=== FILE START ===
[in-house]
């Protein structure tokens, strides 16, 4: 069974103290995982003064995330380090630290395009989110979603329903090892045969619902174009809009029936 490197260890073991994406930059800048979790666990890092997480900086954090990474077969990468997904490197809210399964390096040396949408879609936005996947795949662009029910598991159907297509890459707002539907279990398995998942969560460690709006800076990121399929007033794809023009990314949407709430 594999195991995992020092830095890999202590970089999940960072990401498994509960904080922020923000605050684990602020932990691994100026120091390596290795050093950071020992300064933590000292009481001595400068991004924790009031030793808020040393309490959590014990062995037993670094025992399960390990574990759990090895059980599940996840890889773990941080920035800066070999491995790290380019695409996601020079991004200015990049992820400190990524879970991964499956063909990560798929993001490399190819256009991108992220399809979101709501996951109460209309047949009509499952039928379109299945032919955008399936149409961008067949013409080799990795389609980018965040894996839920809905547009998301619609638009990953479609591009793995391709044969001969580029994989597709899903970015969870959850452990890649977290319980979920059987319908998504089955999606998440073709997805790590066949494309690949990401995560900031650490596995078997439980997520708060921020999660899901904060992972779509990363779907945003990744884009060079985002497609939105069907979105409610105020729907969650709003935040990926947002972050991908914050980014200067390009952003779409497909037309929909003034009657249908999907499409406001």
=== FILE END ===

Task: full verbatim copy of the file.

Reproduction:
[in-house]
């Protein structure tokens, strides 16, 4: 069974103290995982003064995330380090630290395009989110979603329903090892045969619902174009809009029936 490197260890073991994406930059800048979790666990890092997480900086954090990474077969990468997904490197809210399964390096040396949408879609936005996947795949662009029910598991159907297509890459707002539907279990398995998942969560460690709006800076990121399929007033794809023009990314949407709430 594999195991995992020092830095890999202590970089999940960072990401498994509960904080922020923000605050684990602020932990691994100026120091390596290795050093950071020992300064933590000292009481001595400068991004924790009031030793808020040393309490959590014990062995037993670094025992399960390990574990759990090895059980599940996840890889773990941080920035800066070999491995790290380019695409996601020079991004200015990049992820400190990524879970991964499956063909990560798929993001490399190819256009991108992220399809979101709501996951109460209309047949009509499952039928379109299945032919955008399936149409961008067949013409080799990795389609980018965040894996839920809905547009998301619609638009990953479609591009793995391709044969001969580029994989597709899903970015969870959850452990890649977290319980979920059987319908998504089955999606998440073709997805790590066949494309690949990401995560900031650490596995078997439980997520708060921020999660899901904060992972779509990363779907945003990744884009060079985002497609939105069907979105409610105020729907969650709003935040990926947002972050991908914050980014200067390009952003779409497909037309929909003034009657249908999907499409406001």